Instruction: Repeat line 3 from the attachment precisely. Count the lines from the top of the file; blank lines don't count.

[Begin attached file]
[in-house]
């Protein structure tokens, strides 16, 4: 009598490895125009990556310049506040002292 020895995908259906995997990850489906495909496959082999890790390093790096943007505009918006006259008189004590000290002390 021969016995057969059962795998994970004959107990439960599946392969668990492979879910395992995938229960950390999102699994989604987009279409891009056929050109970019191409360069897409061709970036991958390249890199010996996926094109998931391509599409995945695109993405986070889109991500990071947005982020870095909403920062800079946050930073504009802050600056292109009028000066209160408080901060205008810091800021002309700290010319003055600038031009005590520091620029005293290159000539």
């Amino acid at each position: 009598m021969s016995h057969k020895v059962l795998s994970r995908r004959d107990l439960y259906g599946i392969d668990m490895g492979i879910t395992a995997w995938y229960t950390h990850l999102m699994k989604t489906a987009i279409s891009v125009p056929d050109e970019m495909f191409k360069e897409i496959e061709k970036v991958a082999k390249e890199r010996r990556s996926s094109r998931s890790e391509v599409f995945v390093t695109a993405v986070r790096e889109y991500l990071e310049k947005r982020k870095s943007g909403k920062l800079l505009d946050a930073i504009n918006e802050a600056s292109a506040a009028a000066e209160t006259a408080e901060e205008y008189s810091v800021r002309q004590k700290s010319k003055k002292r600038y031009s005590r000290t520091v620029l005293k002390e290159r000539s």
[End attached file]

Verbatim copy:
């Amino acid at each position: 009598m021969s016995h057969k020895v059962l795998s994970r995908r004959d107990l439960y259906g599946i392969d668990m490895g492979i879910t395992a995997w995938y229960t950390h990850l999102m699994k989604t489906a987009i279409s891009v125009p056929d050109e970019m495909f191409k360069e897409i496959e061709k970036v991958a082999k390249e890199r010996r990556s996926s094109r998931s890790e391509v599409f995945v390093t695109a993405v986070r790096e889109y991500l990071e310049k947005r982020k870095s943007g909403k920062l800079l505009d946050a930073i504009n918006e802050a600056s292109a506040a009028a000066e209160t006259a408080e901060e205008y008189s810091v800021r002309q004590k700290s010319k003055k002292r600038y031009s005590r000290t520091v620029l005293k002390e290159r000539s």